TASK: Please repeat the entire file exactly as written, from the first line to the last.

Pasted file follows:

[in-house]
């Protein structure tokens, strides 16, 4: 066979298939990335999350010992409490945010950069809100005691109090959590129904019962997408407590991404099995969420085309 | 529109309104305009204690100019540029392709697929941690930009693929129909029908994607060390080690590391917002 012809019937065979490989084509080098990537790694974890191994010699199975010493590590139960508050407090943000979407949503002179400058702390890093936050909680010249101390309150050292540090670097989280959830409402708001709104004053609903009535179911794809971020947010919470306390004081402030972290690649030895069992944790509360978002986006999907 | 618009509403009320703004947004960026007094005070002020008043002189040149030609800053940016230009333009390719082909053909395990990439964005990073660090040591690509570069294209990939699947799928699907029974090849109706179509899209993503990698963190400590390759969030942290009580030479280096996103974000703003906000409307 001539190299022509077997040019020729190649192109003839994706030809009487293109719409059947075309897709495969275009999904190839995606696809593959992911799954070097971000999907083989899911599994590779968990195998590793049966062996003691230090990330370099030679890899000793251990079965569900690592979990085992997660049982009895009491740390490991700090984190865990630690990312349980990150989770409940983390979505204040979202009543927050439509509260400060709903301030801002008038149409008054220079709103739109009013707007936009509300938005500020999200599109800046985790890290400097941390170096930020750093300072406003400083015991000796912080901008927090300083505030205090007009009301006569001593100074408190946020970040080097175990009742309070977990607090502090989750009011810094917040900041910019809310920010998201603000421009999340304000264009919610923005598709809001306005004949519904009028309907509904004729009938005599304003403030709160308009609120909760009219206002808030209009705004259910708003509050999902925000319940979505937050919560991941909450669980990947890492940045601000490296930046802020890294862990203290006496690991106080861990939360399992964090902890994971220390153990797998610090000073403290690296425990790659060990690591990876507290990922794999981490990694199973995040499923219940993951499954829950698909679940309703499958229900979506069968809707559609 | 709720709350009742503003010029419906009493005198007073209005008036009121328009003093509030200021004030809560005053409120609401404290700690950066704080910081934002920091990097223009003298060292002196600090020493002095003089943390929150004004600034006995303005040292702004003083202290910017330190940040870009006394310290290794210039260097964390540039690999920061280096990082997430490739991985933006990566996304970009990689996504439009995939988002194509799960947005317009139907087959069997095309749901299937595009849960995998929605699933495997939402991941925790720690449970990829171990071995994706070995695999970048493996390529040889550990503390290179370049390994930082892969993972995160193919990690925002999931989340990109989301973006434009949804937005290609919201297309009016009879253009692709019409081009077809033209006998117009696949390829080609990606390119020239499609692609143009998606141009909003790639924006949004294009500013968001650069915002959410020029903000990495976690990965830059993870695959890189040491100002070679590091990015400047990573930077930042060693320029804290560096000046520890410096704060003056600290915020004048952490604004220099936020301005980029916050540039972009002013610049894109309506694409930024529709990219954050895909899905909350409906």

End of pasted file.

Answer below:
[in-house]
């Protein structure tokens, strides 16, 4: 066979298939990335999350010992409490945010950069809100005691109090959590129904019962997408407590991404099995969420085309 | 529109309104305009204690100019540029392709697929941690930009693929129909029908994607060390080690590391917002 012809019937065979490989084509080098990537790694974890191994010699199975010493590590139960508050407090943000979407949503002179400058702390890093936050909680010249101390309150050292540090670097989280959830409402708001709104004053609903009535179911794809971020947010919470306390004081402030972290690649030895069992944790509360978002986006999907 | 618009509403009320703004947004960026007094005070002020008043002189040149030609800053940016230009333009390719082909053909395990990439964005990073660090040591690509570069294209990939699947799928699907029974090849109706179509899209993503990698963190400590390759969030942290009580030479280096996103974000703003906000409307 001539190299022509077997040019020729190649192109003839994706030809009487293109719409059947075309897709495969275009999904190839995606696809593959992911799954070097971000999907083989899911599994590779968990195998590793049966062996003691230090990330370099030679890899000793251990079965569900690592979990085992997660049982009895009491740390490991700090984190865990630690990312349980990150989770409940983390979505204040979202009543927050439509509260400060709903301030801002008038149409008054220079709103739109009013707007936009509300938005500020999200599109800046985790890290400097941390170096930020750093300072406003400083015991000796912080901008927090300083505030205090007009009301006569001593100074408190946020970040080097175990009742309070977990607090502090989750009011810094917040900041910019809310920010998201603000421009999340304000264009919610923005598709809001306005004949519904009028309907509904004729009938005599304003403030709160308009609120909760009219206002808030209009705004259910708003509050999902925000319940979505937050919560991941909450669980990947890492940045601000490296930046802020890294862990203290006496690991106080861990939360399992964090902890994971220390153990797998610090000073403290690296425990790659060990690591990876507290990922794999981490990694199973995040499923219940993951499954829950698909679940309703499958229900979506069968809707559609 | 709720709350009742503003010029419906009493005198007073209005008036009121328009003093509030200021004030809560005053409120609401404290700690950066704080910081934002920091990097223009003298060292002196600090020493002095003089943390929150004004600034006995303005040292702004003083202290910017330190940040870009006394310290290794210039260097964390540039690999920061280096990082997430490739991985933006990566996304970009990689996504439009995939988002194509799960947005317009139907087959069997095309749901299937595009849960995998929605699933495997939402991941925790720690449970990829171990071995994706070995695999970048493996390529040889550990503390290179370049390994930082892969993972995160193919990690925002999931989340990109989301973006434009949804937005290609919201297309009016009879253009692709019409081009077809033209006998117009696949390829080609990606390119020239499609692609143009998606141009909003790639924006949004294009500013968001650069915002959410020029903000990495976690990965830059993870695959890189040491100002070679590091990015400047990573930077930042060693320029804290560096000046520890410096704060003056600290915020004048952490604004220099936020301005980029916050540039972009002013610049894109309506694409930024529709990219954050895909899905909350409906």